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Scholars reach out to youth through popular video platform | Updated: 2022-02-21 17:42
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On Bilibili, a video platform favored by younger generations, you can engage in all kinds of leisure activities: watch cartoons, see someone play video games or learn to bake. Now you can also do some serious learning from scholars and professors on the site, according to a report from China Discipline Inspection and Supervision News.

More and more professors have started courses on Bilibili, whose active users amount to 223 million with an average age of 22.8.

Wang Pinxian, a marine geologist and academician of the Chinese Academy of Sciences, has more than 1.4 million followers on the website. The 86-year-old professor at Tongji University published his first video in June and shares his knowledge of the ocean regularly. One video about the Bermuda Triangle has gotten 3.78 million views.

Dai Jianye, professor of the School of Chinese Language and Literature at Central China Normal University, has become an internet celebrity due to his unique way of speaking. His teaching of ancient Chinese poems attracted more than 2.8 million followers. Many viewers sent poems they created after attending his courses, so he opened a column to share the poems with the public. The 66-year-old professor wrote in his account tag "Don't call me Grandpa. I want to stay young on Bilibili."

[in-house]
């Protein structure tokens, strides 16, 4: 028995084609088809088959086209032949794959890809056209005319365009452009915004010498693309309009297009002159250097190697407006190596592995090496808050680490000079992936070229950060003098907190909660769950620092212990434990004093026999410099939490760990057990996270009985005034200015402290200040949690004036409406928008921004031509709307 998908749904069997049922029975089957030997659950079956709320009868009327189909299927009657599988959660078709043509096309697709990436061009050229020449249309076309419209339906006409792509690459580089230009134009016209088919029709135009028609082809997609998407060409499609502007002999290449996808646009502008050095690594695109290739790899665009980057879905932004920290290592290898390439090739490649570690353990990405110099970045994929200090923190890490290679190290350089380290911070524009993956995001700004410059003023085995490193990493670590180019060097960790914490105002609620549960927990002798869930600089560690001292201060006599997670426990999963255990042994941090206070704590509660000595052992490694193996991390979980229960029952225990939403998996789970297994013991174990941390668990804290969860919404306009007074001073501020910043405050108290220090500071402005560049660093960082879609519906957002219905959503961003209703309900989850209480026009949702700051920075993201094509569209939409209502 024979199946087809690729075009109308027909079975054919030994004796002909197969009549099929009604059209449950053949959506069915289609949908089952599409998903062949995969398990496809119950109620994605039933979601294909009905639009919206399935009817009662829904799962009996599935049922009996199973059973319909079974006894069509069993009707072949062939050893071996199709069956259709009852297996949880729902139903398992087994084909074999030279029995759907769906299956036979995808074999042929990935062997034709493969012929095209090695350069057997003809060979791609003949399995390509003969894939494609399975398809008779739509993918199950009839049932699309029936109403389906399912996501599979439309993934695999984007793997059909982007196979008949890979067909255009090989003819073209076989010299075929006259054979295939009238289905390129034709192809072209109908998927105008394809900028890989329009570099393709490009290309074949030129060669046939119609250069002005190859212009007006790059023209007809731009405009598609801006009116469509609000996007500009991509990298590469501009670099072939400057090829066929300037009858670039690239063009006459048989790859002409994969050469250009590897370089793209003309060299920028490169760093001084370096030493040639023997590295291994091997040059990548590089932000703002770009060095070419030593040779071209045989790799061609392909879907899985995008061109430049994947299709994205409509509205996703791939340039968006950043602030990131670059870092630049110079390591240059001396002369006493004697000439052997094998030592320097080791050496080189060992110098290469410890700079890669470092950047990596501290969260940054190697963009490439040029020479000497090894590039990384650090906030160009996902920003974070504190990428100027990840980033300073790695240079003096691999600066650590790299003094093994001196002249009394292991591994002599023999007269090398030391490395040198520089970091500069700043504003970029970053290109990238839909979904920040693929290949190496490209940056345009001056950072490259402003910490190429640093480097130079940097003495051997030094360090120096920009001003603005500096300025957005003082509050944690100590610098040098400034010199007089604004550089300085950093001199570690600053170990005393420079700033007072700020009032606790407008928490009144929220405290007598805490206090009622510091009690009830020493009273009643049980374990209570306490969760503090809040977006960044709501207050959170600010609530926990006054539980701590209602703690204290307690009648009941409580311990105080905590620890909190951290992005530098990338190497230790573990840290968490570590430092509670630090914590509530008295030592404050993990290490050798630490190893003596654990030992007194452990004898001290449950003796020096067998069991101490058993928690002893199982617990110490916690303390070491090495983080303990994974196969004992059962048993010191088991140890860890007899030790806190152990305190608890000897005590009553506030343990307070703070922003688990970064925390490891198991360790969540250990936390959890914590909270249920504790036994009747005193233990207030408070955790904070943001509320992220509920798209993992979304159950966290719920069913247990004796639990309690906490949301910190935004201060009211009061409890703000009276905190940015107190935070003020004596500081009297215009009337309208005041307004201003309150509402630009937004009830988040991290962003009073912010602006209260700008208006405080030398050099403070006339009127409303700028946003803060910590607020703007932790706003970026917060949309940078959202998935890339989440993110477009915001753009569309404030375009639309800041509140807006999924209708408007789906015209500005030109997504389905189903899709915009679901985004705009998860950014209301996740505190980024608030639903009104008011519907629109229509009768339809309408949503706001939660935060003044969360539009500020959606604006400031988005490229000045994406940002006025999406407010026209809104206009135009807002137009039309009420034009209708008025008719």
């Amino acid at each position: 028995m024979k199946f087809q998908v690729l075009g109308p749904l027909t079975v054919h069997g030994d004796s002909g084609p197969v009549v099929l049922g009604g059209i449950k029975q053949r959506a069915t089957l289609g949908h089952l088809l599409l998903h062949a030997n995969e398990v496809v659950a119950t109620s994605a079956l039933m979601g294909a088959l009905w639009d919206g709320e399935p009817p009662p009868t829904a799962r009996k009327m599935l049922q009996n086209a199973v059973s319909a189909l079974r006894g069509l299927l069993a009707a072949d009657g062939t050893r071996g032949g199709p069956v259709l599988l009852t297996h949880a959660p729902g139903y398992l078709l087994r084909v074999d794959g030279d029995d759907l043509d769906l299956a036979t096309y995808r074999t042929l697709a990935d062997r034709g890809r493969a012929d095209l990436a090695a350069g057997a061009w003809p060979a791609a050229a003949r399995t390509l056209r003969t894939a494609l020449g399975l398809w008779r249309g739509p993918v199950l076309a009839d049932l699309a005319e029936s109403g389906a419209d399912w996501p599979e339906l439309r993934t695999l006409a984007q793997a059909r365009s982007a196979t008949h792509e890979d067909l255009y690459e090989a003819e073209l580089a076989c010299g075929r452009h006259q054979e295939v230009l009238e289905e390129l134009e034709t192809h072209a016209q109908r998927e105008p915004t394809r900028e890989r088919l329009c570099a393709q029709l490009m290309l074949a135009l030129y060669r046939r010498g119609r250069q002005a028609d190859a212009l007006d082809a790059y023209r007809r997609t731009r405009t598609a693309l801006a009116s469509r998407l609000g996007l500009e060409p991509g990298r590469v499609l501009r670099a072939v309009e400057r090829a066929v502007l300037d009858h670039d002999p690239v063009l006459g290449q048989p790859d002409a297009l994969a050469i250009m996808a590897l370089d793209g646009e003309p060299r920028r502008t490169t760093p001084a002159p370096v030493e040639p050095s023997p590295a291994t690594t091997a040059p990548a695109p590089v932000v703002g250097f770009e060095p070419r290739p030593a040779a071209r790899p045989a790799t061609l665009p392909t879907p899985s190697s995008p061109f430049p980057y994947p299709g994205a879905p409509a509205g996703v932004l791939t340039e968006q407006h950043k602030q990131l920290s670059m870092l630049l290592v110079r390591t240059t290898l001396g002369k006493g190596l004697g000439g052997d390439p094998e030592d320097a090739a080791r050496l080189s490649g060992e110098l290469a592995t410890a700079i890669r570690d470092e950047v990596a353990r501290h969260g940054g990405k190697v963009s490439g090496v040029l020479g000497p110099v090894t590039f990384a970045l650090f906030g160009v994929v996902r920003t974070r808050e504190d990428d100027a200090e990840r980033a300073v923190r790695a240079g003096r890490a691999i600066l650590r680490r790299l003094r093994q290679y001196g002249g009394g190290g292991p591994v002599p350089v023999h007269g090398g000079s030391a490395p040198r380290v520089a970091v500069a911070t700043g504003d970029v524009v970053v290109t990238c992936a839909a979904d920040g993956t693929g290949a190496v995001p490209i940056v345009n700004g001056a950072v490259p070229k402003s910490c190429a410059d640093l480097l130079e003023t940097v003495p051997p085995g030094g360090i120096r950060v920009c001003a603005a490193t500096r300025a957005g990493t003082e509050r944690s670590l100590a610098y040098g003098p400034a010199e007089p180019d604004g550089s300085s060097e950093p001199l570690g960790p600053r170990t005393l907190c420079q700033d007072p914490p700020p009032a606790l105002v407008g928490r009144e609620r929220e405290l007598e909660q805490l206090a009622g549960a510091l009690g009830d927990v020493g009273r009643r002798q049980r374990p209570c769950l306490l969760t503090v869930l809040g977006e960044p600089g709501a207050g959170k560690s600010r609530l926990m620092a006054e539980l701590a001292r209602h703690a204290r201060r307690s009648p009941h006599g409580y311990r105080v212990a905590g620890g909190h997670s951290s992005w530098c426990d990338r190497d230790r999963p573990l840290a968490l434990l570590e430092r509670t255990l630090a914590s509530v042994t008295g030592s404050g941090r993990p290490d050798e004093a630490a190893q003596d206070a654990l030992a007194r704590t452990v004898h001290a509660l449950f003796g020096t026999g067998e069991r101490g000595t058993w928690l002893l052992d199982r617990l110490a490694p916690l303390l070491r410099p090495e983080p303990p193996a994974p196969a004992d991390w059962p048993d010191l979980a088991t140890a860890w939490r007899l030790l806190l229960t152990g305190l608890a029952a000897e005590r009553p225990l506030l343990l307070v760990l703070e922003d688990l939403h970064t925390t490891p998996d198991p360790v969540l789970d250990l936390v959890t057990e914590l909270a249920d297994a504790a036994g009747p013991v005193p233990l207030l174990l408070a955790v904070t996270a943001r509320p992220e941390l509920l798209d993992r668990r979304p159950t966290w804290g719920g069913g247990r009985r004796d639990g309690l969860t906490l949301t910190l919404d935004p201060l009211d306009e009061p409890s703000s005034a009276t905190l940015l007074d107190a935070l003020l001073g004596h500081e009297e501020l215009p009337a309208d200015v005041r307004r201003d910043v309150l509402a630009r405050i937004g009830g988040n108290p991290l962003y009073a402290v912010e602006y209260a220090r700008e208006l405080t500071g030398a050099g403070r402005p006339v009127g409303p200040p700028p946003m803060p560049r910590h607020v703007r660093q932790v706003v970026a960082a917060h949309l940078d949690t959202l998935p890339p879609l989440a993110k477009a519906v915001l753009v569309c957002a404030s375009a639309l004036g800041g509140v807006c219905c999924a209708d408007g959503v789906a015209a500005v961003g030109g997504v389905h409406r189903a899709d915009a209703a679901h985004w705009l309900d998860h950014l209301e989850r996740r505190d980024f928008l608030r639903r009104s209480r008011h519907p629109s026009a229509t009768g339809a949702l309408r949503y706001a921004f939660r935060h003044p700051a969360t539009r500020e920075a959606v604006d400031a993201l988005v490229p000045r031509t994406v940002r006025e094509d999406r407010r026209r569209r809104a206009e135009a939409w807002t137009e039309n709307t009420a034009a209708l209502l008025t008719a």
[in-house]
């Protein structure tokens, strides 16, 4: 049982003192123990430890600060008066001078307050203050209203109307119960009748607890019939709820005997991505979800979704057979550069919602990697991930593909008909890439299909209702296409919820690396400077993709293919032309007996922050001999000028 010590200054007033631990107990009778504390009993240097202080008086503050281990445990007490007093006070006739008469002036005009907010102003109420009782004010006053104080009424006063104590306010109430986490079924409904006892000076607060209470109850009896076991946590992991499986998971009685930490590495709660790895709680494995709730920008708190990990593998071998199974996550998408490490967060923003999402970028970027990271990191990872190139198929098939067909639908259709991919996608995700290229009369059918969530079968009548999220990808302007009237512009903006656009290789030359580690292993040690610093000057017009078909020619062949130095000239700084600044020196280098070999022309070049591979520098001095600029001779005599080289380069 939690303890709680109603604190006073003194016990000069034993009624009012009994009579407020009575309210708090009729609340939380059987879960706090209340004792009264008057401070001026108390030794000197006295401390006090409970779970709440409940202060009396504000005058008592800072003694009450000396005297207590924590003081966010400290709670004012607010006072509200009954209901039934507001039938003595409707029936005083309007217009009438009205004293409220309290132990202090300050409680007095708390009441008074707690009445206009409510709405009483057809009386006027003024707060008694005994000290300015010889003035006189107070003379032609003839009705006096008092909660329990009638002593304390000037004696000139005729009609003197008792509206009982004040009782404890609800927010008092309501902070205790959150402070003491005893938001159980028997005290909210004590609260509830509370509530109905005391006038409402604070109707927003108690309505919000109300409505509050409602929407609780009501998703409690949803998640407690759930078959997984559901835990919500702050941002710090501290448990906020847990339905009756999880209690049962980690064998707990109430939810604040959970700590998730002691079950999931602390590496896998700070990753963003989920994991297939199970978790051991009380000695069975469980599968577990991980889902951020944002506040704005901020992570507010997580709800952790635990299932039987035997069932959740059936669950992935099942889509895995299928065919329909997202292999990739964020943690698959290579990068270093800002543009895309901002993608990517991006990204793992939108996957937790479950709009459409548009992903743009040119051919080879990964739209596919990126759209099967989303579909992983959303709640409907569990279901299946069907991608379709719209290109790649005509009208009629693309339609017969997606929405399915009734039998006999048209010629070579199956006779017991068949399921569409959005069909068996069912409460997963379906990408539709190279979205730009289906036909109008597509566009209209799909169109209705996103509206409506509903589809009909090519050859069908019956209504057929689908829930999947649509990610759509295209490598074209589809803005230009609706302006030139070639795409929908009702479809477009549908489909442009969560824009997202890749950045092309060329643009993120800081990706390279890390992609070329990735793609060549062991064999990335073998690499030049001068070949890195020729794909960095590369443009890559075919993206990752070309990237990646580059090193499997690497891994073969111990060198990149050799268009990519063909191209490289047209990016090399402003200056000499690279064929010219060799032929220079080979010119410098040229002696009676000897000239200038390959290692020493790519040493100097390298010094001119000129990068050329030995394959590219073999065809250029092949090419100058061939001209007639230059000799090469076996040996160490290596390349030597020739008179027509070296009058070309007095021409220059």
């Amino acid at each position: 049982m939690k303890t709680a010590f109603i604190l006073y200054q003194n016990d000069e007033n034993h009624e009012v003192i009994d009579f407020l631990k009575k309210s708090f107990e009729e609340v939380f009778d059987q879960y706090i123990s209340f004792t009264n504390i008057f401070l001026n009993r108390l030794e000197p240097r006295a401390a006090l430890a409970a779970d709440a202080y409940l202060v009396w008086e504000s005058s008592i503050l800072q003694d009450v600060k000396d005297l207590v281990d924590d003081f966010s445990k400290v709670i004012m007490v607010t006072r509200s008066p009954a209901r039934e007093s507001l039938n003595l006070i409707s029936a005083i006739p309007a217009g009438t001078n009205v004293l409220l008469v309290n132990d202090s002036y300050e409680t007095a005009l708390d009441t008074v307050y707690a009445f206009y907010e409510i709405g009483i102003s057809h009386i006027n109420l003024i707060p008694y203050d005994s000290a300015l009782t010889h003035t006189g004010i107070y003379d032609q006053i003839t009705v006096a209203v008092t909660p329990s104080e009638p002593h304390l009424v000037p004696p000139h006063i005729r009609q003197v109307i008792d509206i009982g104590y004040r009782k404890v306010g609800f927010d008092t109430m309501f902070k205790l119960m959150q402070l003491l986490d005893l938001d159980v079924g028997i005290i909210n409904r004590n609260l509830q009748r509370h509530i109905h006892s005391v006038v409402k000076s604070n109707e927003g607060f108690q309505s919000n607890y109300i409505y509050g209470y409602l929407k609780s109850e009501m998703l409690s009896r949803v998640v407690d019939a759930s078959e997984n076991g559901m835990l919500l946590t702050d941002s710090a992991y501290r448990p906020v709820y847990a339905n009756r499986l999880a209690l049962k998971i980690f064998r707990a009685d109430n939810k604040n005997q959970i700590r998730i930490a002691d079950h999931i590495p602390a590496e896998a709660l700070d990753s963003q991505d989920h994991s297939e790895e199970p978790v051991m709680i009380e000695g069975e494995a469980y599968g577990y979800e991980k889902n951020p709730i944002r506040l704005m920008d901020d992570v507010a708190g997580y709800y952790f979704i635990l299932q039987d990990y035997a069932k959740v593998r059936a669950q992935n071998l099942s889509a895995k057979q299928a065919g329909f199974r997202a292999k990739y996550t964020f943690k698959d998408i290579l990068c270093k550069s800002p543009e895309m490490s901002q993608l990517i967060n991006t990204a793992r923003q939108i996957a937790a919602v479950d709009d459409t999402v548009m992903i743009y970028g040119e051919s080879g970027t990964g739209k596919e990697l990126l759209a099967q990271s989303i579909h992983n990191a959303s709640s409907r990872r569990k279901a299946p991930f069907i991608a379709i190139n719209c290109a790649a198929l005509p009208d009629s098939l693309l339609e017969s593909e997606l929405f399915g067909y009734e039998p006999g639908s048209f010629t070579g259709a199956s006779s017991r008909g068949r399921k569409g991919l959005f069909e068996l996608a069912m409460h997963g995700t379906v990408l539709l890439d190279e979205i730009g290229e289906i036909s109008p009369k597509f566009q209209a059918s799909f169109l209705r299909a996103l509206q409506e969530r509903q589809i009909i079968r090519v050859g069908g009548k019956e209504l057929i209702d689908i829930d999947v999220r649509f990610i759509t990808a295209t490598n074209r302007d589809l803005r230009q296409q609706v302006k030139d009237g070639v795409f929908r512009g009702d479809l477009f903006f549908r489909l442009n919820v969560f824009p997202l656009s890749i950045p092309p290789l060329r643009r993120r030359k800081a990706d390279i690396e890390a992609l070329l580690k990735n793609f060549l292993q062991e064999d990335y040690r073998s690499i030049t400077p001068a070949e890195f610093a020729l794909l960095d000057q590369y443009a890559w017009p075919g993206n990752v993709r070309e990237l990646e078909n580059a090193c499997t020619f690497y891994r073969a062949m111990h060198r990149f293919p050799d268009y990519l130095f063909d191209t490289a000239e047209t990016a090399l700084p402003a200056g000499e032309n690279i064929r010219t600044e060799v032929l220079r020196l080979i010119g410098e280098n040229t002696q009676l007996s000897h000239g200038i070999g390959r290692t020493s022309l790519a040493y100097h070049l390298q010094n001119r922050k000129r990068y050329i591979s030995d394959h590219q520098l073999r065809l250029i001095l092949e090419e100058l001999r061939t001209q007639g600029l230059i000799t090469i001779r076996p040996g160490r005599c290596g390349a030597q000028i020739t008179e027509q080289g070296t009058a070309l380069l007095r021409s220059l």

Data show more than 300 teachers and scholars, over 800 universities and nearly 10,000 schools have opened accounts on Bilibili as of September 2021. The content covers nearly 100 majors.

"As mobile internet becomes a main trend, it's a popular choice for young people to conduct learning on video platforms," said Sun Jiashan, a researcher with Chinese National Academy of Arts.

Sun said the main reason young people choose to learn on a video website is that they can make use of their fragmented free time and it's a lively method of study.

User "Abby Xiaolingdang" is a sophomore majoring in civil engineering. He is interested in social science content. "I found the professors put a lot of effort into their videos. These courses are attractive and easy to remember."

For scholars, teaching on a video platform is more demanding because netizens have a varied background compared with college students. It's a challenge to make academic knowledge understandable to all.

Li Ruoshan, a professor at Fudan University who uses accounting knowledge to explain news stories, said he could interact with young people on Bilibili and learn from the communication.

As fragmented learning from videos gains momentum, the academic circle has voiced some concerns, however. Will academic rigor be diluted?

"Learning through fragmented time is not systematic, but it's a good way to trigger interest in young people," Li Ruoshan said. But he also suggested if they have the chance, they should go to school or use a textbook to do serious learning.

"We encourage more scholars, experts, universities and research institutions to open courses on video platforms to spread valuable knowledge and improve the cognitive level of the whole society. It's good for social development in the long run," Sun Jiashan said.

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